TIPS & TOPICS
Volume 4, No.4
In this issue
– STUMP THE SHRINK
– Until Next Time
Welcome to the summer edition of TIPS and TOPICS. (For the Southern Hemisphere readers, it’s the winter edition). August has been a month of stimulating international travel. The rich cultural experience and still vivid images makes writing about clinical behavioral health issues an anticlimax. So this edition of TNT is going to be a version of “What I did on my summer holidays.”
A twelve day trip to India is far too short. But here are some views of this vast and fascinating country and culture with perspectives provoked by our travels.
- Be open to new ideas and find ways to get exposure to alternate perspectives.
At a conference many years ago I was startled when the plenary speaker picked up a full glass of water and started pouring into it from another full jug of water. Of course it was only moments before the overflow was splashing noisily and messily on the stage floor. His point being :(which I will always remember, was easy to grasp, but would never have occurred to me to illustrate it in quite that way)– If you think you know everything, are so satisfied and full of your own knowledge, you will never benefit from new knowledge that will wash over you. It will fall on deaf ears and go to waste.
Nietzsche said it another way in words to this effect: “Convictions are greater enemies of the truth than lies.” Being full of our certainty on how the world turns; what treatment approaches are best; and what I know is the right way to do recovery etc. are all convictions which block openness to new findings. Lies can be exposed for their invalidity. However convictions and ideology are much more embedded in us. People fight, kill and die for their convictions, and see attacks as even more justification to be closed to any alternate perspectives.
Our Indian exposure to a wide variety of socioeconomic groups, rural and urban settings, and such ranges of work duties and human roles – even in a brief stay- made thinking outside of our American ‘cultural box’ a necessity, not a choice. Our first stop was in Bangalore, a southern Indian city throbbing with 7 million people. Roughly 600 new drivers’ licenses are approved every day. 900 newly-registered vehicles hit their already- clogged roads each morning (mostly two and three- wheeled motorcycles-come-taxis.) Never mind the media scrutiny that Britney Spears got for driving her car with her infant on her lap and not in a car seat! Bangalore’s roads were choked with every mode of transportation- jammed with motorcycles carrying dad, mom and junior, all without helmets. Dad talked on the mobile phone while mother shielded the baby- squashed in between them- from the monsoon rains.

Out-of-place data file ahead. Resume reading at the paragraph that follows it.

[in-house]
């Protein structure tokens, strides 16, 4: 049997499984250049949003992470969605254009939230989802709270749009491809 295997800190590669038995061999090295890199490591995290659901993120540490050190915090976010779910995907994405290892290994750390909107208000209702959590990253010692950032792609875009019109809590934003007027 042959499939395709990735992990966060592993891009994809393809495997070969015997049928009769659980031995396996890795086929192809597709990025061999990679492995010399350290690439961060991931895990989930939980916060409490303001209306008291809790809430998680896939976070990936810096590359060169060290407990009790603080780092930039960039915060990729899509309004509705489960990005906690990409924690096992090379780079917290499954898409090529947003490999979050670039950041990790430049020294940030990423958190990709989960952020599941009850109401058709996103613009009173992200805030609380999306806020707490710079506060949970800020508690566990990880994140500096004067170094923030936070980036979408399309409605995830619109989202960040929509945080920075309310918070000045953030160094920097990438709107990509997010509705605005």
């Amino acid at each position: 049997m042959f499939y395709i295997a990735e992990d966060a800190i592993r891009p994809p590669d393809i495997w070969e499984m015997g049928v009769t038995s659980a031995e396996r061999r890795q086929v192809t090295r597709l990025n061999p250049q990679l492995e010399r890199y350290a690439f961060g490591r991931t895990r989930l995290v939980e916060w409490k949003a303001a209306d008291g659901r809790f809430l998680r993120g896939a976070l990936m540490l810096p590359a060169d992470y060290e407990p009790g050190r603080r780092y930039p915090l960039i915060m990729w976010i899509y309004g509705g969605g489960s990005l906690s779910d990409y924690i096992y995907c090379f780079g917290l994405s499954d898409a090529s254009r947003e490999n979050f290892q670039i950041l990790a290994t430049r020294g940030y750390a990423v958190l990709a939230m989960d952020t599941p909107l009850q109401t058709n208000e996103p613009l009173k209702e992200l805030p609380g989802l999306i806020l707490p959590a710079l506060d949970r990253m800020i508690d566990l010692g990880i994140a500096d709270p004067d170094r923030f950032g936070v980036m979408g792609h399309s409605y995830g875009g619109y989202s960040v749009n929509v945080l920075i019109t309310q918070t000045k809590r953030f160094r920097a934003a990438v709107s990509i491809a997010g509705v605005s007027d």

Last stop -*Mumbai (Bombay). We were told that 5,000 people move into this vast city daily, villagers pouring in for housing and work. In this metropolis, rather than the countryside, they can at least have a chance at work. Their highway-lined shanties and living conditions sat in stark contrast to the well- appointed, floor-to-ceiling marble/granite designer apartment of the friend of a friend who picked us up at the airport. These folks have the exclusive contract for all advertising and promotion of Bollywood movies and music on the SKY TV satellite network in India. Not many of us have on the payroll a fulltime driver at our disposal. It just seemed obvious to me that people living in those shanty conditions must be sad, frustrated and/or angry. On the contrary, they ‘voted’ with their feet by relocating; our host explained that generally many newcomers feel privileged and relieved that they now have some hope for a better life.
* From Wikipedia, the free encyclopedia / Mumbai is the 5th most populous city on the planet/~18 million
- Looking at the world through another’s eyes is an illuminating experience.
We received our touring recommendations for Mumbai from “Joanna”! She was taking our May service call from California to Capital One Bank, from her phone in Mumbai (Bombay). Joanna suggested we should visit a meditation center in Pune, three hours drive from Mumbai. So we booked one night there. Our friend arranged for a driver to take us; wait for us and stay overnight; then return us to Mumbai the next day. Eventually when we arrived late in the day, it was clear one night would not be enough. We sheepishly informed our driver we wanted to stay 2 days instead of 1. Would he agree to stay longer and wait for us?